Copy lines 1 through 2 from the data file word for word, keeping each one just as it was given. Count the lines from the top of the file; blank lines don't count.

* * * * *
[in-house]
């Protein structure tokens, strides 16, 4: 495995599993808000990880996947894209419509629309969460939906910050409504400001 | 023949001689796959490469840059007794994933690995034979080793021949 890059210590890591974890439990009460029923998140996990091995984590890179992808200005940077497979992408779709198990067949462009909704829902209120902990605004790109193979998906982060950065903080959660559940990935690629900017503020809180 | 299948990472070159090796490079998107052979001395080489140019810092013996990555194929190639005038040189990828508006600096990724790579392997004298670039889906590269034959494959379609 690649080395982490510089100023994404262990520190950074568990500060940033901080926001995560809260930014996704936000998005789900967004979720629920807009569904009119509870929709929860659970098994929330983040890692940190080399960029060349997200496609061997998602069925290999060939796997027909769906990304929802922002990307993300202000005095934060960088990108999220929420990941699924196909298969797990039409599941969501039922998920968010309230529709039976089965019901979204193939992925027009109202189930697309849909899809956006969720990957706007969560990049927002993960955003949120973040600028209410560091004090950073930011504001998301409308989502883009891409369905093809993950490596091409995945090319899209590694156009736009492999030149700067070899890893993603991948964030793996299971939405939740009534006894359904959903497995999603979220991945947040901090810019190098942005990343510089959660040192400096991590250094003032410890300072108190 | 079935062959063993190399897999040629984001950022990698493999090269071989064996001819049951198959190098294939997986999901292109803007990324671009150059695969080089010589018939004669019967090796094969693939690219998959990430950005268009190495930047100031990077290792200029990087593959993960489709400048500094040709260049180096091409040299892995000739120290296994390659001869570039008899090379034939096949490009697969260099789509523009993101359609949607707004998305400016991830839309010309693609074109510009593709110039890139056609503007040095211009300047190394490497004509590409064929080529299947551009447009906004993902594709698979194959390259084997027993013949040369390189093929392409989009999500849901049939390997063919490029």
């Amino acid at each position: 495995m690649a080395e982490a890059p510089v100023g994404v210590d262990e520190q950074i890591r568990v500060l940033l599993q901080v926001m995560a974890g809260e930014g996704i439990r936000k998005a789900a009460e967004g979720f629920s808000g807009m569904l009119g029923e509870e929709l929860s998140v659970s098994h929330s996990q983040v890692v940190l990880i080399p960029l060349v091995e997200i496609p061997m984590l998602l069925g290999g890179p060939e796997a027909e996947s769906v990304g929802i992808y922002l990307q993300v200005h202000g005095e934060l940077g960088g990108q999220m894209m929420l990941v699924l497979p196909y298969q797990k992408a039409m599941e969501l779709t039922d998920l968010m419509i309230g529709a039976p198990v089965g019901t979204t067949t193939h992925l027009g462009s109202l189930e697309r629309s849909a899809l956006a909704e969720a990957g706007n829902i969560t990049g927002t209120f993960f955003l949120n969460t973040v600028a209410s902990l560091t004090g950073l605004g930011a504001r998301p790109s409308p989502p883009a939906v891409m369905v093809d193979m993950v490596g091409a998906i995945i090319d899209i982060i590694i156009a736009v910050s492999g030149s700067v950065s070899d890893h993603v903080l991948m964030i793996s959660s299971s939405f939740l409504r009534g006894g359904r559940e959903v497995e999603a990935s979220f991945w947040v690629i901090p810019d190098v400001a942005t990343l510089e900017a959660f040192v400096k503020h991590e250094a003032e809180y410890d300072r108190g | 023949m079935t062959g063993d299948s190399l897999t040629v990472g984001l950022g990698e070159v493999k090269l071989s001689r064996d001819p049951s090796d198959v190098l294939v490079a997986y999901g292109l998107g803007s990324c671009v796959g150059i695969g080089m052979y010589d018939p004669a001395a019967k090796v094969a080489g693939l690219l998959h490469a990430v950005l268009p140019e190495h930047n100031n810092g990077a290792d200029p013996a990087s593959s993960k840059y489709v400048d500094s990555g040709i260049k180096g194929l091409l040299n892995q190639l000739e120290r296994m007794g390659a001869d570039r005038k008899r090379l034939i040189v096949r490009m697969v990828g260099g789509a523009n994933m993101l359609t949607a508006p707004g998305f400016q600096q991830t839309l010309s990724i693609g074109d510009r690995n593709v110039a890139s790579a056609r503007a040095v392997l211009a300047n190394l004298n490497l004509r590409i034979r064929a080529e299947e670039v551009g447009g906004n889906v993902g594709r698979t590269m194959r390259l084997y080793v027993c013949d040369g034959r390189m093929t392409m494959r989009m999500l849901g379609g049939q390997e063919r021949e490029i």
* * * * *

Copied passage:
[in-house]
């Protein structure tokens, strides 16, 4: 495995599993808000990880996947894209419509629309969460939906910050409504400001 | 023949001689796959490469840059007794994933690995034979080793021949 890059210590890591974890439990009460029923998140996990091995984590890179992808200005940077497979992408779709198990067949462009909704829902209120902990605004790109193979998906982060950065903080959660559940990935690629900017503020809180 | 299948990472070159090796490079998107052979001395080489140019810092013996990555194929190639005038040189990828508006600096990724790579392997004298670039889906590269034959494959379609 690649080395982490510089100023994404262990520190950074568990500060940033901080926001995560809260930014996704936000998005789900967004979720629920807009569904009119509870929709929860659970098994929330983040890692940190080399960029060349997200496609061997998602069925290999060939796997027909769906990304929802922002990307993300202000005095934060960088990108999220929420990941699924196909298969797990039409599941969501039922998920968010309230529709039976089965019901979204193939992925027009109202189930697309849909899809956006969720990957706007969560990049927002993960955003949120973040600028209410560091004090950073930011504001998301409308989502883009891409369905093809993950490596091409995945090319899209590694156009736009492999030149700067070899890893993603991948964030793996299971939405939740009534006894359904959903497995999603979220991945947040901090810019190098942005990343510089959660040192400096991590250094003032410890300072108190 | 079935062959063993190399897999040629984001950022990698493999090269071989064996001819049951198959190098294939997986999901292109803007990324671009150059695969080089010589018939004669019967090796094969693939690219998959990430950005268009190495930047100031990077290792200029990087593959993960489709400048500094040709260049180096091409040299892995000739120290296994390659001869570039008899090379034939096949490009697969260099789509523009993101359609949607707004998305400016991830839309010309693609074109510009593709110039890139056609503007040095211009300047190394490497004509590409064929080529299947551009447009906004993902594709698979194959390259084997027993013949040369390189093929392409989009999500849901049939390997063919490029």